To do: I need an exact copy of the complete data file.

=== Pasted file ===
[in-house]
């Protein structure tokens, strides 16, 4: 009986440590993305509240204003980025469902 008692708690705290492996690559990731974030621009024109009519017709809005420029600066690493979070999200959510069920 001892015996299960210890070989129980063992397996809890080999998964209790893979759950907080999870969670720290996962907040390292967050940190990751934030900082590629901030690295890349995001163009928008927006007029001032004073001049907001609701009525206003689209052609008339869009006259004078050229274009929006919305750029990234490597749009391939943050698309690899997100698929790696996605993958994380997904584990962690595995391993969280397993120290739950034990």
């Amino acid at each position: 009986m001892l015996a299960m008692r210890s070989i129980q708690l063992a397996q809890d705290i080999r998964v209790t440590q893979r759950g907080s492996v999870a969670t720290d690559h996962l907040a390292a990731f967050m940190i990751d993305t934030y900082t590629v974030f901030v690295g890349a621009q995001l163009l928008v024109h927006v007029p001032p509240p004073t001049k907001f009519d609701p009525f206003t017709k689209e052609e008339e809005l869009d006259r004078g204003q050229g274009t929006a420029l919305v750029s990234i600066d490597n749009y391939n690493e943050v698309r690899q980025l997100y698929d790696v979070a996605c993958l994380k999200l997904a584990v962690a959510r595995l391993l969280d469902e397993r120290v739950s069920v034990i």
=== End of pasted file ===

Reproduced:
[in-house]
């Protein structure tokens, strides 16, 4: 009986440590993305509240204003980025469902 008692708690705290492996690559990731974030621009024109009519017709809005420029600066690493979070999200959510069920 001892015996299960210890070989129980063992397996809890080999998964209790893979759950907080999870969670720290996962907040390292967050940190990751934030900082590629901030690295890349995001163009928008927006007029001032004073001049907001609701009525206003689209052609008339869009006259004078050229274009929006919305750029990234490597749009391939943050698309690899997100698929790696996605993958994380997904584990962690595995391993969280397993120290739950034990």
């Amino acid at each position: 009986m001892l015996a299960m008692r210890s070989i129980q708690l063992a397996q809890d705290i080999r998964v209790t440590q893979r759950g907080s492996v999870a969670t720290d690559h996962l907040a390292a990731f967050m940190i990751d993305t934030y900082t590629v974030f901030v690295g890349a621009q995001l163009l928008v024109h927006v007029p001032p509240p004073t001049k907001f009519d609701p009525f206003t017709k689209e052609e008339e809005l869009d006259r004078g204003q050229g274009t929006a420029l919305v750029s990234i600066d490597n749009y391939n690493e943050v698309r690899q980025l997100y698929d790696v979070a996605c993958l994380k999200l997904a584990v962690a959510r595995l391993l969280d469902e397993r120290v739950s069920v034990i």